Welcome to RBR's Daily Epaper
Volume 25, Issue 18, Jim Carnegie, Editor & Publisher
Monday Morning January 28th, 2008

Radio News ®

Clear Channel orders deep cuts
as recession looms

Clear Channel Radio CEO John Hogan sent out an email Friday ordering all VPs, GMs and Business Managers to make immediate cost cuts to curtail Q1 expenses. This follows RBR's recent report on how soft national sales pacings were early in the quarter (1/23/08 RBR #15). Apparently the shortfall is deep and wide for Clear Channel as management struggles to keep profits up in preparation for the going private buyout by Thomas H. Lee Partners and Bain Capital, which is expected to close by the end of the quarter. "No one anticipated how challenging Q1 would be for us and while the plans we put in place last Fall made sense then, clearly we are operating in a different environment and thus need an adjustment to our plan," Hogan told the troops. He has ordered a cut off of all spending for audience research as of February 1st, along with an end to all spending on advertising and promotion as of the same date. All new hires of sales people have been banned, effective immediately. Hogan also told the managers not to make any other new hires, even if they are already budgeted. If any employee leaves, they are not to be replaced unless specifically approved by the Exec. VP of Operations overseeing the market. Managers were also told to cut out any and all discretionary spending, such as travel, meals and entertainment. "If you can save it, do so," Hogan said.
| Read the entire email at RBR.com |

RBR observation: For a company that had already long ago cut expenses to the bone, further cuts could very likely create opportunities for competitors to increase audience and/or revenue share. But with the economy sliding into recession, it's not clear that very many will have the resources to grow as the radio industry giant shrinks. It will be hard to ramp up promotions and hire more sales people at a time when, in many cases, flat revenues will be seen as good news. For Hogan and his bosses, Mark and Randall Mays, the top priority right now is getting the Clear Channel buyout across the finish line. The stars appear to be in alignment, but anything that knocks the Q1 financial numbers severely off-course could be disastrous.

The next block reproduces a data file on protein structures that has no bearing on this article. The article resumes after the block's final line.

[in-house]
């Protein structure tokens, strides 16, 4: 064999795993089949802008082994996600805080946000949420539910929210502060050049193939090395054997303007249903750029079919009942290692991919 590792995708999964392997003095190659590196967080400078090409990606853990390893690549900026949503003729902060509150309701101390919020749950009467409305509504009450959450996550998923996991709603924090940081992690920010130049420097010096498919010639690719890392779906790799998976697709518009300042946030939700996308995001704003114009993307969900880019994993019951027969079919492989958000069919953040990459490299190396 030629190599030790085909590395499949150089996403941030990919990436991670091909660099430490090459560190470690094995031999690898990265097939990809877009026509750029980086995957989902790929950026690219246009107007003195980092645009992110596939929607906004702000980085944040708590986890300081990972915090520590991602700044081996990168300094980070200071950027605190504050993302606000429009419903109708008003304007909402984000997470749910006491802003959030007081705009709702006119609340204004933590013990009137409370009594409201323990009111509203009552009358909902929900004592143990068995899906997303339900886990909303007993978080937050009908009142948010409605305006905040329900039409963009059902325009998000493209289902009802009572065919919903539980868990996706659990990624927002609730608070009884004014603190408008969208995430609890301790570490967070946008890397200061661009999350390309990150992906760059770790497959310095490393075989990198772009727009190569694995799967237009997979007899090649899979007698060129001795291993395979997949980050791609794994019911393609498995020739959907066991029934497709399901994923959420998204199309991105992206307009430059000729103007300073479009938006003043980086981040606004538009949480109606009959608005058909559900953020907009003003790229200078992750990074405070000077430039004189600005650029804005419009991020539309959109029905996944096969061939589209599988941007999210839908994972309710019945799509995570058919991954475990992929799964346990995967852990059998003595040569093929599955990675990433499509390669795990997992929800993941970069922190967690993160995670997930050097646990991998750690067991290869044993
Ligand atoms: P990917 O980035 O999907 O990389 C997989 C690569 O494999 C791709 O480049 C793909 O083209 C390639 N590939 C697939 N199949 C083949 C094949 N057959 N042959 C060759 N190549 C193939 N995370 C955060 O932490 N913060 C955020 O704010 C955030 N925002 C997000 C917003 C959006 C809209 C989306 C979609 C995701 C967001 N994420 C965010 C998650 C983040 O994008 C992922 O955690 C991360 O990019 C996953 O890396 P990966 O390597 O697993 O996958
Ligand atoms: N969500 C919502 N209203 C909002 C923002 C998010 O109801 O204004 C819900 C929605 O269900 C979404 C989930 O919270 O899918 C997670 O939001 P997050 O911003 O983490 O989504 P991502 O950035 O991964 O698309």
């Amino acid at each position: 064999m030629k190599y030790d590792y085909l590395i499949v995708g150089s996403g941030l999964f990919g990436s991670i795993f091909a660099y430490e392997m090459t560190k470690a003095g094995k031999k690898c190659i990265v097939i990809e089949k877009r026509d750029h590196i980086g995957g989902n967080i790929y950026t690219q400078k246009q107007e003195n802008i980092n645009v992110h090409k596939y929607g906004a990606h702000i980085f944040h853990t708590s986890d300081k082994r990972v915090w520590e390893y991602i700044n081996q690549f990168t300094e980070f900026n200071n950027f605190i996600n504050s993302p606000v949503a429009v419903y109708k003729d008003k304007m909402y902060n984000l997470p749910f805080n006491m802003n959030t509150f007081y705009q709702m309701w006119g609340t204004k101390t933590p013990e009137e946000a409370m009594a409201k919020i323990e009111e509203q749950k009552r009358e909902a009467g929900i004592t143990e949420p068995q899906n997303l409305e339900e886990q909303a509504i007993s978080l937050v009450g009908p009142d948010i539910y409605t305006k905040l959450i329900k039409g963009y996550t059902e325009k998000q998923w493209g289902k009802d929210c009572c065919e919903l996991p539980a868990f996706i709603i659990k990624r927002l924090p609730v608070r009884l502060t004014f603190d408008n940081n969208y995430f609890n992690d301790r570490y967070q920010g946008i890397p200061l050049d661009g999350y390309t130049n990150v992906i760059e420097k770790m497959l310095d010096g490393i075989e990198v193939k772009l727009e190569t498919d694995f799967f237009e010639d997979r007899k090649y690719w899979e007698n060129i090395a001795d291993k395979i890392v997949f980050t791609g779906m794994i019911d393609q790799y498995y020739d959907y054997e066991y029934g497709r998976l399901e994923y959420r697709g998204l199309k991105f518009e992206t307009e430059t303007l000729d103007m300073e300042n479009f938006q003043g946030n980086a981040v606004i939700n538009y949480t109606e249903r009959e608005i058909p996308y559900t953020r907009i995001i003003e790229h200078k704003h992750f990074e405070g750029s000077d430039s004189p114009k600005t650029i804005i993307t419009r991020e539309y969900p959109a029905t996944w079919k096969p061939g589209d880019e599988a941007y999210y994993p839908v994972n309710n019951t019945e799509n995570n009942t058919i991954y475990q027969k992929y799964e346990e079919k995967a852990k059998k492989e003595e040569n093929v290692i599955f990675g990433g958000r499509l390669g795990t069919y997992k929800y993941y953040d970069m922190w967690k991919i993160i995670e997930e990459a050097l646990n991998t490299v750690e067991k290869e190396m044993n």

Clear Channel buyout to close in Q1
Thomas H. Lee Partners dealmaker Scott Sperling was quoted as saying that the company has plenty of financing sources and expects to close the 26.7 billion bucks buyout by March 31st. The FCC gave its formal approval to the license transfers last week and antitrust approval by DOJ is expected to come quickly. Clear Channel's stock has traded well below the 39.20 buyout price because of fears that Thomas H. Lee Partners and Bain Capital will be unable or unwilling to find financing for the buyout in the current marketplace and either walk away (which would carry a hefty penalty) or try to beat down the price. The stock price moved up, though, after the formal FCC approval and a Bloomberg reporter caught up with Sperling at the World Economic Forum in Davos, Switzerland. Sperling said his firm had every expectation that banks will finance the Clear Channel buyout and insisted that a lot of good financing sources are available. He said the current expectation is that the going private buyout will close by March 31st, the final day of Q1.

RBR observation: Despite all of the squeamishness in the market, neither Thomas H. Lee Partners, Bain Capital, nor Clear Channel itself ever took any actions to add credence to the fears that this deal would not close. Rather, they have moved steadily ahead with all of the actions required to complete the buyout as advertised. Shareholders have already approved the deal. The FCC has now approved the deal. The DOJ approval has been applied for - and that should be just a formality. It's still all systems go and it appears likely that arbitrageurs who bought in on the market nervousness will get a nice return.